>> Chinese cash is changing the rules of the world's biggest sport. Buyers from the mainland shelling out around $3 billion since last December alone, snapping up Europe's soccer royalty. The latest, a 740 million euro or $825 million deal to buy Italy's AC Milan. The buyer's unknown and untested.
Reuters' Adam Jordan says, more important than who they are is what they bring.>> The force driving behind the AC Milan is pure and simple cold hard cash. This is a club that is one of the most storied and celebrated clubs in Europe and in the world, it's won the Italian league 18 times.
It's used to being at the top of the game and being able to afford and attract the best players. Now recently, it's hit upon hard times, it was at a lowly 7th position last year. It failed to qualify for the Champions League, and it's been struggling with a huge amount of debt.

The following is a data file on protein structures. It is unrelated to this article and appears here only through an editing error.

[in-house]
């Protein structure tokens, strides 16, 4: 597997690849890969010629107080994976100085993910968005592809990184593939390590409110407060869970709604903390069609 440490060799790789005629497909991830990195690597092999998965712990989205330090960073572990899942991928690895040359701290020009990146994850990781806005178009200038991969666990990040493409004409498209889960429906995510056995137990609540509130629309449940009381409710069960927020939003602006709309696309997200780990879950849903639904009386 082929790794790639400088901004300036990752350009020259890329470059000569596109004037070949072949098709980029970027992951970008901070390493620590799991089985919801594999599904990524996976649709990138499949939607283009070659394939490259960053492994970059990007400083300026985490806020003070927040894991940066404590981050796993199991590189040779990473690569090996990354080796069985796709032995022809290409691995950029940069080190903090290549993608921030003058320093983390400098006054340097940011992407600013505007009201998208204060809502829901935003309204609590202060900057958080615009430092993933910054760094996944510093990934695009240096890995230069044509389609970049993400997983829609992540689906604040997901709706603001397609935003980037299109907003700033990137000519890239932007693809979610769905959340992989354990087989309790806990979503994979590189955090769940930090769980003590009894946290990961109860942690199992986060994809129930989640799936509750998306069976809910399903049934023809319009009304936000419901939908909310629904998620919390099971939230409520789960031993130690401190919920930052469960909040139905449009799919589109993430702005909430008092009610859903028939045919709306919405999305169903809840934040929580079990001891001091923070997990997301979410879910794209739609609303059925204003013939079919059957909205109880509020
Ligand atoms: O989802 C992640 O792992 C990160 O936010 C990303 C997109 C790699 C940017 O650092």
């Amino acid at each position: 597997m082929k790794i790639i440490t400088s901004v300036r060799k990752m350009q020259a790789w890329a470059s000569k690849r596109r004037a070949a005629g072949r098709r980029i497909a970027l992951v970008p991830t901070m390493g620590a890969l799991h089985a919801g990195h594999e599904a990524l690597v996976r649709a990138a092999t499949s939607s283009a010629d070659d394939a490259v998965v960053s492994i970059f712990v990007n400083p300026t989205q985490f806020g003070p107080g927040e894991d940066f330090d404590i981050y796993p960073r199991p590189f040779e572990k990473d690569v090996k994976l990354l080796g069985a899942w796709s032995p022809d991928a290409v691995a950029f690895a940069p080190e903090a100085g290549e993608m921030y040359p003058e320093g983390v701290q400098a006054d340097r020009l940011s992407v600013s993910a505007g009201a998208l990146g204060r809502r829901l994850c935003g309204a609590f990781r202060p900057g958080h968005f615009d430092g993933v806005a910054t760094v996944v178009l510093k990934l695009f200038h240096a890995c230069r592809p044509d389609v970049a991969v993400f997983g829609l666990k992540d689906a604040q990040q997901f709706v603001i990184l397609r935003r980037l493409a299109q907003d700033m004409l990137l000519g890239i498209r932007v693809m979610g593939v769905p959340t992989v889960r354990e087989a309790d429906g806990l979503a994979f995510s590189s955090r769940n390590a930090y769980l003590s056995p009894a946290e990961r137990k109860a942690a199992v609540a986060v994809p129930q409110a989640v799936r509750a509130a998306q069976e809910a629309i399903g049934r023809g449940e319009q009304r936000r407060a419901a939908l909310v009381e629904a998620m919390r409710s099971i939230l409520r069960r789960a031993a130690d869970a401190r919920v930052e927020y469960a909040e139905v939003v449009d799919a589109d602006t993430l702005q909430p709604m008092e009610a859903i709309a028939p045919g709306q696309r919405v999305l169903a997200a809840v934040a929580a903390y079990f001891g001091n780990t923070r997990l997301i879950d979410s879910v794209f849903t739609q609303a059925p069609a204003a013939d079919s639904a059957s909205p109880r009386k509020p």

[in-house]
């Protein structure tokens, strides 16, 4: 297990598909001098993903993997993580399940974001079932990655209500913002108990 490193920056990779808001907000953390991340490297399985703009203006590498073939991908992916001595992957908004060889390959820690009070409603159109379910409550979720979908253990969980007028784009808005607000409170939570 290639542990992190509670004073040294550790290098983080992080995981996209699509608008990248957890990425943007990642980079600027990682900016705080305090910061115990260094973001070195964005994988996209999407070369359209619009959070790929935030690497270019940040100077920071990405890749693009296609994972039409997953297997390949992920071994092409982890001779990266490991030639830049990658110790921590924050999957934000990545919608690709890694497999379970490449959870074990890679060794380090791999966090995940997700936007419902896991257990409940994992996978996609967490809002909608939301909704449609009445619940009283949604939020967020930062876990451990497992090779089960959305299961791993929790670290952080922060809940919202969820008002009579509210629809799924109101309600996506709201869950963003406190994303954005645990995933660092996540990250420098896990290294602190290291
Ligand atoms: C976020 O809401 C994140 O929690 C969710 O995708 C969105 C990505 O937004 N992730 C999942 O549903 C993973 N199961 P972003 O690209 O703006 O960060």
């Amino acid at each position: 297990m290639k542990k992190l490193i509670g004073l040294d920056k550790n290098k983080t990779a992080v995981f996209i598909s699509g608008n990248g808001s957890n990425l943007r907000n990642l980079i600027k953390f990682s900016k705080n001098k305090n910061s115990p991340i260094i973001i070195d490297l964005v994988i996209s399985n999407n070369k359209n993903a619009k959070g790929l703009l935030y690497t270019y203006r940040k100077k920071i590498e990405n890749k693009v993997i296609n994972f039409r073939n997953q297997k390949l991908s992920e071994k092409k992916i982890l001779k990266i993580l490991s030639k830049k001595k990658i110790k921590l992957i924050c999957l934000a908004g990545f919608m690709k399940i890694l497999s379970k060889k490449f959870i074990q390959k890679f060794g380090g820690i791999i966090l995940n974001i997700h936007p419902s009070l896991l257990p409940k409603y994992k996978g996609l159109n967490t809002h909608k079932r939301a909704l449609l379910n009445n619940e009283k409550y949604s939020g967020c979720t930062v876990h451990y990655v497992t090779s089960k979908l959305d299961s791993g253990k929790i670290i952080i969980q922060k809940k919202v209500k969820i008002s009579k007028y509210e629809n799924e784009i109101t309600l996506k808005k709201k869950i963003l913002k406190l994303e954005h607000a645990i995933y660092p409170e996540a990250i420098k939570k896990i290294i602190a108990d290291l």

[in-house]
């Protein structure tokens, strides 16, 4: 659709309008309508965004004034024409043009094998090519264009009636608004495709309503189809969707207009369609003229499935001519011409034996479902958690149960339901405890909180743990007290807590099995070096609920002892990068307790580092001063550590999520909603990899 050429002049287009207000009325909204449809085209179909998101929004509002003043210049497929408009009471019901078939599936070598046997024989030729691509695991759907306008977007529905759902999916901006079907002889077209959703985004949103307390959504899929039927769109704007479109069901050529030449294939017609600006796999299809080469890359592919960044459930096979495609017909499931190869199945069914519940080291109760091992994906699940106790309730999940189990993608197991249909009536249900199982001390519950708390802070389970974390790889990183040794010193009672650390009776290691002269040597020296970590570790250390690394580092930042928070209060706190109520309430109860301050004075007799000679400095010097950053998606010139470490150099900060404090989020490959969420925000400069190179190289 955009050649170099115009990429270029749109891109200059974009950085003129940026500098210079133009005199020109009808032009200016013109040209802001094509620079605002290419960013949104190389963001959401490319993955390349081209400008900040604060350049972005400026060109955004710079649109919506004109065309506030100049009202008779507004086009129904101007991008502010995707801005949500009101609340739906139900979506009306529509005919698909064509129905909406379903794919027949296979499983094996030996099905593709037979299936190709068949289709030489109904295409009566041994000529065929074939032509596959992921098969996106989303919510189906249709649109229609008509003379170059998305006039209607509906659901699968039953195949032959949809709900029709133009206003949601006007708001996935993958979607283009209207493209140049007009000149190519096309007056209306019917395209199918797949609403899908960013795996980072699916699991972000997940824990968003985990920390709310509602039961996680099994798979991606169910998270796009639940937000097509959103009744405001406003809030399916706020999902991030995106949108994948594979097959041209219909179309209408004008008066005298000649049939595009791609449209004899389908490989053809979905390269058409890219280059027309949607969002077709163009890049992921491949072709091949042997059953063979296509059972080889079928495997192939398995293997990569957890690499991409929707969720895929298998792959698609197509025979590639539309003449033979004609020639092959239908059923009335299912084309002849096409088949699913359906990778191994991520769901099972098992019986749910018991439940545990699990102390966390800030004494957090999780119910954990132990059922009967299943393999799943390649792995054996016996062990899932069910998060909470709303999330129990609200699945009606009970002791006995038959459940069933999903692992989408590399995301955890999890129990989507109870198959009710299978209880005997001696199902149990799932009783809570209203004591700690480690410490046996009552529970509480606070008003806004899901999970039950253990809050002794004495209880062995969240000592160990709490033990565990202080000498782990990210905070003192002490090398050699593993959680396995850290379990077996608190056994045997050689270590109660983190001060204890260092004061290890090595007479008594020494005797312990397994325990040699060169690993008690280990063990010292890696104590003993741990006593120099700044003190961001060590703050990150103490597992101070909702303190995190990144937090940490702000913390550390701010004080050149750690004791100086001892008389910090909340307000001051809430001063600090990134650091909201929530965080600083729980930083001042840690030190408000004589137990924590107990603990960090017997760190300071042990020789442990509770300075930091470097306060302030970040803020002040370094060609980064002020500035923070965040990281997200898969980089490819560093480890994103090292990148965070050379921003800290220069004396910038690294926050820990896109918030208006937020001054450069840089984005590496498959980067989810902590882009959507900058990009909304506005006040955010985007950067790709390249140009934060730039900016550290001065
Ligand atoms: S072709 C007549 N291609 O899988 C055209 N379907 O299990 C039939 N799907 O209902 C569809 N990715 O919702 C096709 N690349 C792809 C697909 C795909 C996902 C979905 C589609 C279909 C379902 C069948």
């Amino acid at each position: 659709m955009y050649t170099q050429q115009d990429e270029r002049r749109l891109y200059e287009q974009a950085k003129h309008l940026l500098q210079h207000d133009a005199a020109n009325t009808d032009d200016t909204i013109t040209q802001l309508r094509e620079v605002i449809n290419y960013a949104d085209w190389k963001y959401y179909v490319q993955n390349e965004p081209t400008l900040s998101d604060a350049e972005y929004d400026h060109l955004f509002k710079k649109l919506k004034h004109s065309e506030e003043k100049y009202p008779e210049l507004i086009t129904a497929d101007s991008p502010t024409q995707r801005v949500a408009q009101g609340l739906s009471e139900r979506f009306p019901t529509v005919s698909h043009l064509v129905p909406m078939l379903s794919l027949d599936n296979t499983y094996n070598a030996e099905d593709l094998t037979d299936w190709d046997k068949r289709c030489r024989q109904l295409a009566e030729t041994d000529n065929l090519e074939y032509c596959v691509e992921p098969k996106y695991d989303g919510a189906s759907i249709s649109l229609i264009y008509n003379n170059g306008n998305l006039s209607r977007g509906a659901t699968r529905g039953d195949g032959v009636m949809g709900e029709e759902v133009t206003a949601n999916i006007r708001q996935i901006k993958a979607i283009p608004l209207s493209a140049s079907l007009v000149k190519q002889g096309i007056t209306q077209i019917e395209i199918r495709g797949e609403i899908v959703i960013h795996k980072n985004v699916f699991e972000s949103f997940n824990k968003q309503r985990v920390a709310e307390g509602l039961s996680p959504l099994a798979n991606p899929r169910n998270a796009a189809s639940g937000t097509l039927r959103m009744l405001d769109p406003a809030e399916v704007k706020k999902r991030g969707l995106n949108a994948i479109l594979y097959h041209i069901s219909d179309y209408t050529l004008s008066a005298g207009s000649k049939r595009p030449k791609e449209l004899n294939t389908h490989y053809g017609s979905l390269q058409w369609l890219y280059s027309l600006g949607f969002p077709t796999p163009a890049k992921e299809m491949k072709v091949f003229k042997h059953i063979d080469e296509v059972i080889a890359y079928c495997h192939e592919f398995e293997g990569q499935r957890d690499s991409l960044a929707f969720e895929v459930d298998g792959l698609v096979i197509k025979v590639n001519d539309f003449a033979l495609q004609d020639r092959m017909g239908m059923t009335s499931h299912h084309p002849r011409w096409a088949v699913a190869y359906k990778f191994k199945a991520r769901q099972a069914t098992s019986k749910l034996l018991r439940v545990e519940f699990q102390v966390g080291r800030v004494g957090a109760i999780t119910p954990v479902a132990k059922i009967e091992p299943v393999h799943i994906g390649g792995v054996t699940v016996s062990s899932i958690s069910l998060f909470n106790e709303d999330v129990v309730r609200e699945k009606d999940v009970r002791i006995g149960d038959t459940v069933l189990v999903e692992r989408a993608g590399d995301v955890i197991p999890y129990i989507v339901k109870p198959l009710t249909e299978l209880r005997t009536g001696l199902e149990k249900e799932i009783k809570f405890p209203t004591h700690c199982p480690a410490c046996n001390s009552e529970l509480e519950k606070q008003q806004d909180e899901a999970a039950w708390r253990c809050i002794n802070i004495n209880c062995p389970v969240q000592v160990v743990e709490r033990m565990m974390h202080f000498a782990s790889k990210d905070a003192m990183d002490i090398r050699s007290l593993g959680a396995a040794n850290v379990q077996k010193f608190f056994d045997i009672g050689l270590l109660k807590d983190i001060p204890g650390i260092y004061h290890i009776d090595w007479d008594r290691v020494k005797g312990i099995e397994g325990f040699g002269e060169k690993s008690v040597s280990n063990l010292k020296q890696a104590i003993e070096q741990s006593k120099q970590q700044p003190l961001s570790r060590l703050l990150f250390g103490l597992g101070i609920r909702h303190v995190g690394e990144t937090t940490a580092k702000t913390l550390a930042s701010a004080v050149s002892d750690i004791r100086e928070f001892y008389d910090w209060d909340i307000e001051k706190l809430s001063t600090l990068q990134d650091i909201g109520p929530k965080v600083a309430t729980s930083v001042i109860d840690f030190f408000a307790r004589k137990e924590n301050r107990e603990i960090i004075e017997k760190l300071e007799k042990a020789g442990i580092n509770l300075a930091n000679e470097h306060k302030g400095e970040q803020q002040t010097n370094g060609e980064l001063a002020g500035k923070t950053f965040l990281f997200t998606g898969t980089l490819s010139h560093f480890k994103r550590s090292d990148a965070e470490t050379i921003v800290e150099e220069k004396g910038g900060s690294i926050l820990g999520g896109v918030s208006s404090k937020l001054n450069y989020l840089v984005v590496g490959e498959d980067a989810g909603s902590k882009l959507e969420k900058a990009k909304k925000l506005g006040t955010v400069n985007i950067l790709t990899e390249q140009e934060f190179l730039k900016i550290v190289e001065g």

So what the Chinese buyers bring is a injection of cash.>> The deal includes 100 million euro loan, that's nearly $112 million to bring in new players. Hopefully getting AC Milan back on top. Clubs from England's Aston Villa to France's OGC Niece also snapped up by Chinese buyers new to the game, including an electronics chain and a company that makes MSG, all helping to push a national agenda.
>> Now, behind this, there is a open and public rhetoric here in China that the country wants to become a global soccer superpower. And President Xi Jinping himself has been out, has been taking selfies with footballers, has been openly saying that he wants China to potentially be at a host and one day win the World Cup.
>> While Beijing chases it's soccer dreams, industry insiders and the buyers themselves say there's another simpler goal as well, scoring a nice fat return on investment.